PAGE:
Please note: Here on this blog, comments on the topic of no-planes theories should be posted only in response to this and other posts in the no-planes theories category, and not underneath any other posts.
Below is a copy of a long bunch of comments I’ve deleted from the thread below my post He oughta know better: Mark Roberts and the iron spherules.
The copied comments below deal mainly with the question of how thermite, etc., could have been planted in World Trade Center buildings 1, 2, and 7 without being noticed by many witnesses.
The comment area below this post will be the proper place, here on this blog, for general gripes about about the 9/11 Truth movement, to avoid having such comments clutter up threads below posts on more specific topics.
Note that there are already other posts dealing with common a priori objections by opponents of the 9/11 Truth movement. Please post your comment there if directly relevant to one of those posts. Otherwise, you may post it here.
The comment area below this post will be the proper place, here on this blog, for general gripes about about me, my blog, and my comment policy, to avoid having such comments clutter up threads below posts on other topics.
Below is a slightly edited copy of three sections of my very long post Common a priori objections by “debunkers,” including arguments from authority and the “someone would have talked” and “too many people” arguments.
The sections below contain a history of my online interactions with “debunkers” here on this blog up until February 23, 2008. That history is interesting in its own right, apart from the larger post that it was buried in. So here it is, in a post of its own.
Every now and then I get a wave of “debunkers” visiting this blog. They’re welcome to post here; I’ve learned a lot from them. But, in the future, I would like to try to avoid certain repetitious arguments, or at least confine those particular arguments to relevant threads such as this one.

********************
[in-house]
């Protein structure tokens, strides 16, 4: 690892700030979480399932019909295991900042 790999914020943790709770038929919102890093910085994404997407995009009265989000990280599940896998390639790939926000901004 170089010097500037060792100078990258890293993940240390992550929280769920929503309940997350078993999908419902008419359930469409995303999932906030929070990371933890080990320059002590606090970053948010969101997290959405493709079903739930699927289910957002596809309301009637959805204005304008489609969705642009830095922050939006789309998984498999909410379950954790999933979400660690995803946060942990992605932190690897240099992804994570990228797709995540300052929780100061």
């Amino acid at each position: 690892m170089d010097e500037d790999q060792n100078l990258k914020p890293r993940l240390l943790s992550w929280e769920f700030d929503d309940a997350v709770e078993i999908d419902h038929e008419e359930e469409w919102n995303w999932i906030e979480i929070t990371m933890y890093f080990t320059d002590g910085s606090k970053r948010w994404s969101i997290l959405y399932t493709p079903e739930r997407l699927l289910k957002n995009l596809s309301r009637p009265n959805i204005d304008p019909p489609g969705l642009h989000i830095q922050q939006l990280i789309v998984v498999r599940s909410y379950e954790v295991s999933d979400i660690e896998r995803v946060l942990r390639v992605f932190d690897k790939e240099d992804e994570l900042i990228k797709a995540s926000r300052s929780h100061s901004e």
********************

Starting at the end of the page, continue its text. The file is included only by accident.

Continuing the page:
There are some a priori arguments they almost always bring up in an effort to prove that there could not have been any government complicity in the attacks of 9/11. In recent debates here, those arguments got jumbled together with other, meatier issues in comment threads.
To avoid such jumbling in the future, I’ve decided to devote this post to the more common a priori arguments. I’ll then add a rule to my comment policy requiring that, in the future, these and similar a priori arguments be discussed only in comments below this post (or other posts on these same topics), rather than jumbled together with other, more substantive discussions.
In this post I’ll also provide a brief review of my debates with “debunkers” in general, for the benefit of “debunkers” visiting this blog for the first time. Some of the discussions we’ve had here have been very worthwhile.
Steven Jones gave me permission to quote some questions which he posted in a private forum. I would be interested to see comments by “debunkers.” I would also appreciate it very much if anyone could post links to relevant pages by “debunkers.”
To Patrick S. McNally: What is your overall view regarding 9/11 (and the 9/11 Truth movement) these days?
Whatever your current stance, you are still welcome to post comments here on my blog. Many of your comments here have been very informative and all-around very helpful.
I have not been keeping up with all the latest details of Steven Jones’s research and all the critiques thereof, so I’m not going to say a lot about it right now. The main purpose of this post is simply to set up a page where those who want to talk to me about his research, for whatever reason, can post comments about it, rather than mixing this topic with miscellaneous other discussions.